Gelb did not respond to a request for comment.
Four former Riot employees have alleged to Kotaku that one male employee in a position of leadership has a recognized history of making sexual comments about or in the presence of colleagues. One former Riot employee alleges he sexually molested her outside of work hours.
Four former Riot employees allege that one manager has verbally harassed employees, sometimes squashing women’s careers when they gain a modicum of upward momentum at the company. According to one source, he has “engaged in systematically destroying the careers of women beneath him in retaliation” for confidently proposing big ideas or challenging him on his strategies, which multiple female sources who say they have experienced this corroborated.
These employees still appear to be employed by Riot Games, and have been reported to Riot’s HR or relevant parties at least once, and in some cases, several times. Riot would not comment on these specific allegations and, asked for comment, these employees did not respond.
What these men and others like them have in common is thriving in and, sources at the company say, contributing to Riot’s “bro culture,” which dozens of sources say has disadvantaged women. When leaders at the company engage in edgy behavior that might alienate or objectify women while at the same time preferencing employees they can pal around with, women are disadvantaged. One current employee summed it up well:
“Where you have a lot of the original members of the company who recruit people into their club, it’s sort of a frat mentality. And all those people seem to be men. There are varying degrees of how their behavior is abhorrent, ranging from abhorrent all the way through disappointing. All of it stems from [the idea that] in order for your project to move ahead or get ahead at this company, you have to be friends with a certain person in a higher position. And that person has an exclusive club … I have not been able to see [women] join that club.”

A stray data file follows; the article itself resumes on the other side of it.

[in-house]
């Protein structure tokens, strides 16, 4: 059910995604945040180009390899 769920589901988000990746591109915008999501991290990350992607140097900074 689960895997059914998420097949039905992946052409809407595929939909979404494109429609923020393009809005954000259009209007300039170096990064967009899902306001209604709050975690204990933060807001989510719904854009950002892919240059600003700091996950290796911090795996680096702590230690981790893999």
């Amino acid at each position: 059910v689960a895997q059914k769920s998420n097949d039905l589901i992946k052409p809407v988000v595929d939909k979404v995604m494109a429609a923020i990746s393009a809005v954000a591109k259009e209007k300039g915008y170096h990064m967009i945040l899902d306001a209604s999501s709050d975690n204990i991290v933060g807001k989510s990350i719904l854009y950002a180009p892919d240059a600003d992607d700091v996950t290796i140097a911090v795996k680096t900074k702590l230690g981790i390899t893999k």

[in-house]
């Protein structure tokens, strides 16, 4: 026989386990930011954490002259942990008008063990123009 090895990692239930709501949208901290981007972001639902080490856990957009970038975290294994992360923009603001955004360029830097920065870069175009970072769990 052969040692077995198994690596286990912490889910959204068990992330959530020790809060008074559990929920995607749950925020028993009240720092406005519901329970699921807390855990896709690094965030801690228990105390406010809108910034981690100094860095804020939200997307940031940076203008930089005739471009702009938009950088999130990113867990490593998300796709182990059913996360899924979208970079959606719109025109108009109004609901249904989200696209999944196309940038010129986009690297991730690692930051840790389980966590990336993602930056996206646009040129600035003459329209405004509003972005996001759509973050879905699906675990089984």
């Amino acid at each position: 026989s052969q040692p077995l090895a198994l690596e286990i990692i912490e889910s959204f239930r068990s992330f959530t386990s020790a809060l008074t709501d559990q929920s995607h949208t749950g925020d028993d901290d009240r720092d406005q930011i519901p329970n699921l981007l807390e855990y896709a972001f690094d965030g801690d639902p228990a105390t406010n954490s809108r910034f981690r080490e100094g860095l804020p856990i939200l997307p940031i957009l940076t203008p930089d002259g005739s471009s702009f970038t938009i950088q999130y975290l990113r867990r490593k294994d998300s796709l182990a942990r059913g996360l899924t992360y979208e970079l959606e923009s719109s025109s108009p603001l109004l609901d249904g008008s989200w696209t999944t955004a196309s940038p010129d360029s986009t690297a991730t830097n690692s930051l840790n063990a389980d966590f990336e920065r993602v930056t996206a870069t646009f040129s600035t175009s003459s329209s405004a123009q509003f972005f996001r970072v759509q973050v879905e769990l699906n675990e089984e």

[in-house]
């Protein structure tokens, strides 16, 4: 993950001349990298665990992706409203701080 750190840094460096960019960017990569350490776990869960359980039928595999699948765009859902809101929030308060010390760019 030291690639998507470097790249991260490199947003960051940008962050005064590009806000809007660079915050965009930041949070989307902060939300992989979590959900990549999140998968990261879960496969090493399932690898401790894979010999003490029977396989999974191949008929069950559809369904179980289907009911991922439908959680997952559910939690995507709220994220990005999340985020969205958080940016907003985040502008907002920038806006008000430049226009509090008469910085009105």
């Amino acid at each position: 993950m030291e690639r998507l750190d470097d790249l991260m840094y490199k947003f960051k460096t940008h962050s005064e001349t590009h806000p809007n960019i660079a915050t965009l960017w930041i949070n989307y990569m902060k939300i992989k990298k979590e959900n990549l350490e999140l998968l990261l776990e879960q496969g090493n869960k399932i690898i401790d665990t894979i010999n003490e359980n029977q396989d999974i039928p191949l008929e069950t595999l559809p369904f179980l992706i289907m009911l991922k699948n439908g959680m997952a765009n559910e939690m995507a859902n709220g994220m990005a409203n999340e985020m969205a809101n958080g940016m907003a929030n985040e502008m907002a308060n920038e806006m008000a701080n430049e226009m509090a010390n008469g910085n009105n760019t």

What shocks two current employees is the fact that some of the men in leadership who have allegations against them are still coming to work. “In a normal company you’d see people put on leave while investigations happen,” a current employee said. “You’d expect to see more people stepping down and taking full responsibility. There seems to be a subtext that leadership would very much like to remain in charge. There’s an unspoken assumption that even though they’re the ones who created this mess they should somehow be allowed to stick around and clean it up.”
Reached for comment, a Riot representative told Kotaku that investigations take time. “We collaborated with experts to build an investigative process that we believe will lead to the right conclusions. To ensure our investigations generate fair and just outcomes, we must be consistent and comprehensive with every case, including by making a thorough and unbiased evaluation of all available evidence. This takes time and needs to follow a process. This way, we can speak to all witnesses as they emerge, and can also protect complainants from potential interference or retaliation. We will not accelerate this process, take shortcuts, or jump to premature conclusions with only a portion of the facts, regardless of internal or external pressure to do so.”